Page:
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Red Hands tactic raises neutral ball boys debate

By Declan Bogue

The GAA have been forced to repeat their stance on neutral ball boys after Tyrone attempted to place somebody behind Niall Morgan's goal during Saturday's qualifier game against Louth.

During the match in Healy Park, a member of the Red Hands backroom team was spotted fetching the ball for Morgan's restarts. He was promptly approached by an Ulster Council volunteer and asked to desist.

Earlier in the Championship, Tyrone courted controversy when Conor Clarke – out for the rest of the season through an unfortunate cruciate ligament injury sustained while playing a club match for Omagh St Enda's – stood behind Morgan's goal during their defeat to Monaghan.

While Morgan faced a Kieran Hughes penalty, Clarke stood behind the goal, creating a distraction.

In the wake of this, the GAA's Central Competition Controls Committee instructed all units overseeing Championship fixtures to provide neutral ball boys.

However, this could be a tricky task to organise and it would appear that it was not the case for the round one qualifier.

A couple of weeks back, Morgan had entirely reasonably raised the issue of Dublin's Cluxton benefiting from rapid service when it was called upon in Croke Park.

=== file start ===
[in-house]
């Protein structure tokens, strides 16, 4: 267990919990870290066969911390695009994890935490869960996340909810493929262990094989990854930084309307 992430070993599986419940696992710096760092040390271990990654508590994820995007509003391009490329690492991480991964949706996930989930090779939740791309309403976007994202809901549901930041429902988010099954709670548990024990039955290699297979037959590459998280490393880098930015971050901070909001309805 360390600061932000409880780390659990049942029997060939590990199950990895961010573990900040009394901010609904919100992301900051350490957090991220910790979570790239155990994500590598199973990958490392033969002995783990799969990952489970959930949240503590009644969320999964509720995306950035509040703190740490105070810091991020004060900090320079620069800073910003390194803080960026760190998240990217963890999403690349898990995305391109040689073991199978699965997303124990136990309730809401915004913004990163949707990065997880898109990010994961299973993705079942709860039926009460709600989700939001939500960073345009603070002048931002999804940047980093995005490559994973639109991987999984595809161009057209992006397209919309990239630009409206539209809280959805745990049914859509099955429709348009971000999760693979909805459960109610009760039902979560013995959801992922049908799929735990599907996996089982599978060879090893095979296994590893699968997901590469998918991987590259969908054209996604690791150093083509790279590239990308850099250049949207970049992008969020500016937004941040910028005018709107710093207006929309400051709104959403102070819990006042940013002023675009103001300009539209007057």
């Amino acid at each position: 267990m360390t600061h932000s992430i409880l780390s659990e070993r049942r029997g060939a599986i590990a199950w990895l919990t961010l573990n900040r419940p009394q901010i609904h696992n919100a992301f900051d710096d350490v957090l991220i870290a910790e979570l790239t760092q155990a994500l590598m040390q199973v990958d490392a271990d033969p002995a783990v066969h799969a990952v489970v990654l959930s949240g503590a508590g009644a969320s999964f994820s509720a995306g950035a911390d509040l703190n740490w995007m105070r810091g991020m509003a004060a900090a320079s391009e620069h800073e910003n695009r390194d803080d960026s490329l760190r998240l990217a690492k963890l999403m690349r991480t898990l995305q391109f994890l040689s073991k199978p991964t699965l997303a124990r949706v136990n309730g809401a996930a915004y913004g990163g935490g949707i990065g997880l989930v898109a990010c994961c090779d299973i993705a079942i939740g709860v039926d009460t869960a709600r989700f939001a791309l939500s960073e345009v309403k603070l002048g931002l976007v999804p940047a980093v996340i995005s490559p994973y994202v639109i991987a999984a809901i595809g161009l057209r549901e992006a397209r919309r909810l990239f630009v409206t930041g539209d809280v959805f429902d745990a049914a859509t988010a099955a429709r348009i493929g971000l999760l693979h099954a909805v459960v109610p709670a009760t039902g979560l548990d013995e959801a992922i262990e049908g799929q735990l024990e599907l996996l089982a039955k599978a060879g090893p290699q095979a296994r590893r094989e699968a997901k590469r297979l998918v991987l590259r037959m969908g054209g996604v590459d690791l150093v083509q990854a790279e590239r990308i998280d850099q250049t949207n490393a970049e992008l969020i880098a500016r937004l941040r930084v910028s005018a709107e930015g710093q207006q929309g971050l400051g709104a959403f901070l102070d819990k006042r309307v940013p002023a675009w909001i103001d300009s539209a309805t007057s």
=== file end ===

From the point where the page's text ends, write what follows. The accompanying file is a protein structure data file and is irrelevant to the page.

"It's obvious that Dublin have appointed ball boys to fire a ball to Cluxton whenever he calls for one," the 23-year-old Edendork man said.

"We were told in Omagh and Newry we aren't allowed anyone to feed the ball back to us. Why's it so different in Croke Park?"

In a game of ever-decreasing inches, the speed that goalkeepers can produce a restart has become a variable they are willing to fight over.

The role has exploded since Cluxton began taking frees. Donegal's Paul Durcan attempted a few in 2012, but now there are a raft of goalkeepers converting frees.

Last weekend, Morgan hit four points from the dead ball. Monaghan's Rory Beggan got five, Meath's Shane O'Rourke grabbed two and Michael Cunningham of Down crowned his Championship debut with a converted '45' and a clean sheet.

Belfast Telegraph

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